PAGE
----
|Video||VGA-out, S-Video||VGA-out, S-Video|
|Audio||Stereo speakers, headphone/microphone jacks||Stereo speakers, headphone/microphone jacks|
|Data||Four USB 2.0 ports, a mini-FireWire, and a multiformat memory card reader||Four USB 2.0 ports, a mini-FireWire, and a multiformat memory card reader|
|Expansion||PC Card slot||PC Card slot|
|Networking||Modem, Ethernet, 802.11 a/b/g/n Wi-Fi, Bluetooth, optional WWAN||Modem, Ethernet, 802.11 a/b/g Wi-Fi, optional Bluetooth|
|Optical drive||DVD burner||DVD burner|
As the above chart illustrates, the ports and connections are in line with what we'd expect to see on a mainstream business laptop, plus it adds a media card reader, which some business-oriented configurations leave out. We were pleased to see the inclusion of faster Draft N (802.11n) Wi-Fi technology, which we expect to see in many new laptops from this point on. Bear in mind, you'll need a 802.11n router to make use of the faster connection.
Our preproduction unit included a host of upgrade options--a high-end CPU, the 802.11n Wi-Fi chip, 2GB of RAM, a 256MB ATI Mobility Radeon X2300 graphics chip, and a port replicator with a DVI output and a slot for recharging an additional battery--to drive the price up almost $700 above the $1,399 base. We won't know exactly what your options for knocking the price down are until Gateway officially launches the system on May 9, but we do know the port replicator is a brand-new model that added $179 to our configuration.
Intel claims that Santa Rosa, with its new 800MHz front-side bus CPUs and Turbo Memory (extra flash memory built into the motherboard to speed up access times), will give systems a boost. Testing three Santa Rosa systems with the new 2.2GHz Intel Core Duo T7500, we saw nearly identical scores on CNET Labs' Multimedia multitasking test from the Gateway E-475M, the Gateway E-265M, and the Lenovo ThinkPad R61. They were faster than a similarly configured non-Santa-Rosa system, the Dell Inspiron E1505, and even edged out one of the few laptops we've seen with a high-end T7600 CPU, the Alienware Area-51 m5790 Special Edition. The differences were minor to be sure, but as we test more new Centrino Pro and Centrino Duo systems, we'll get a better picture of the performance gains to be found with the Santa Rosa platform. For now, we think that while it's not a huge leap forward, the fact that this system is one of our top performers is a good sign. In anecdotal testing, the system certainly felt powerful, even while multitasking, but we'd expect nothing less from any recent laptop.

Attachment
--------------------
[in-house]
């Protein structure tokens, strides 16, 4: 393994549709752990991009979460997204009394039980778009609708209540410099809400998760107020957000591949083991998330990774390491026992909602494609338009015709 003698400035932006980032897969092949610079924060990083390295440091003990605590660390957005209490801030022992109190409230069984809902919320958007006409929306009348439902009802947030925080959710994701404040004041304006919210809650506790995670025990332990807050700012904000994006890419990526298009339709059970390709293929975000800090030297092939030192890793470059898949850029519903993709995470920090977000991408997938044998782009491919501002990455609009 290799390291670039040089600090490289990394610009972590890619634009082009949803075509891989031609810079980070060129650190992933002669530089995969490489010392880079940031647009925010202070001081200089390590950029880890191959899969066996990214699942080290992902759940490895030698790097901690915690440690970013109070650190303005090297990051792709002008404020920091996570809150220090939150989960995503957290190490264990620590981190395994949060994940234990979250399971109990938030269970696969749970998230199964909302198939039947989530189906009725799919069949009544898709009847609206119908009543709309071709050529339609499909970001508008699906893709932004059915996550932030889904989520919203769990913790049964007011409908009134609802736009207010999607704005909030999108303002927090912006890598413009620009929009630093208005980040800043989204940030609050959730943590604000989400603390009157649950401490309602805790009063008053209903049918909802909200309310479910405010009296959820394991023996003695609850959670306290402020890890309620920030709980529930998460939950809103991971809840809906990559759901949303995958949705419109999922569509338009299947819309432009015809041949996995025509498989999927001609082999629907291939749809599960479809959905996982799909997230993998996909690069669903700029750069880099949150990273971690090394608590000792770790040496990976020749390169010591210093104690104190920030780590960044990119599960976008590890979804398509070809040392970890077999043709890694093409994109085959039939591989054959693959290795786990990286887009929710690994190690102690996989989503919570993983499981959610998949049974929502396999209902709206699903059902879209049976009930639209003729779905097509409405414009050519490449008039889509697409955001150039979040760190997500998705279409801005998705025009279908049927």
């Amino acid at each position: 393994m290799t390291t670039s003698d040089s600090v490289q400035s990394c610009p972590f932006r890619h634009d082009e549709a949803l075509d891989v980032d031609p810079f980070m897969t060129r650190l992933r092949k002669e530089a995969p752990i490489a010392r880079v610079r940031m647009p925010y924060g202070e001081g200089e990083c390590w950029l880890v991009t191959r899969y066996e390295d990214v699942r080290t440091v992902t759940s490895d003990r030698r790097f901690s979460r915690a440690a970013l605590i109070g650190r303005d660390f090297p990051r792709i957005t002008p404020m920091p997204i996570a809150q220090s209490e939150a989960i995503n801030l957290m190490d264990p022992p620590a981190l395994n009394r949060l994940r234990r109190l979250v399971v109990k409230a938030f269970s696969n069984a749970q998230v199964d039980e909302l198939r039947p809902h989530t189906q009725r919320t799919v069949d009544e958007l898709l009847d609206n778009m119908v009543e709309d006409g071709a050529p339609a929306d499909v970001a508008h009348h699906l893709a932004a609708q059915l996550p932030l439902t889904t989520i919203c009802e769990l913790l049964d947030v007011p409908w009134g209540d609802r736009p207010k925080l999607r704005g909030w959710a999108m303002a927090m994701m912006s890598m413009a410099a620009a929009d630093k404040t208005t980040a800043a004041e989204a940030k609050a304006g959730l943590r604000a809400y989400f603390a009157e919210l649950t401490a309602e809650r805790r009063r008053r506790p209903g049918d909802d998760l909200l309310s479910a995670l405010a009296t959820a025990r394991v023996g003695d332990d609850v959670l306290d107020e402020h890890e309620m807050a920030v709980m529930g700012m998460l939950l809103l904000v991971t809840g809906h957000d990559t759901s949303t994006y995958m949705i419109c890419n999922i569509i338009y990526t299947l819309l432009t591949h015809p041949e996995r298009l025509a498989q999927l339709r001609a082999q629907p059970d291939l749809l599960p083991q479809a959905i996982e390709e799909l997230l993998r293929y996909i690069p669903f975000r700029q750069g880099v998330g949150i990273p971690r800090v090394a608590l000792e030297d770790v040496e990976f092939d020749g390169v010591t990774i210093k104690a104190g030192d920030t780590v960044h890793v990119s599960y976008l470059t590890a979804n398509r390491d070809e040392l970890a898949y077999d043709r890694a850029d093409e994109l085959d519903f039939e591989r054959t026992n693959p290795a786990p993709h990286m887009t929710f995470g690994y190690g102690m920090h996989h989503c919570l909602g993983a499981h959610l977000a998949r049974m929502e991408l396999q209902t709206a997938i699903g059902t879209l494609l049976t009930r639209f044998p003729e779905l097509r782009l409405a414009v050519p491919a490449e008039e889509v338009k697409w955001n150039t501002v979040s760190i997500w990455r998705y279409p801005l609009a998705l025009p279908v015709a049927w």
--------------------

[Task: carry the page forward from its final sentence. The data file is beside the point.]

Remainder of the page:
Despite the impressive application performance, neither the Gateway E-475M nor the other early Santa Rosa systems we've seen are suitable for serious gaming. Instead of integrated Intel 965 graphics in the new Santa Rosa standard, our E-475M review unit featured an ATI Mobility Radeon HD2300 with 256MB of dedicated video RAM. The system was too slow, however, to run our standard gaming benchmark tests at our bare minimum acceptable frame rate of 30 frames per second, but in anecdotal testing, we were able to get a playable, if not always smooth, frame rate on the upcoming Vista-only game Halo 2 by knocking the resolution all the way down to 800x600.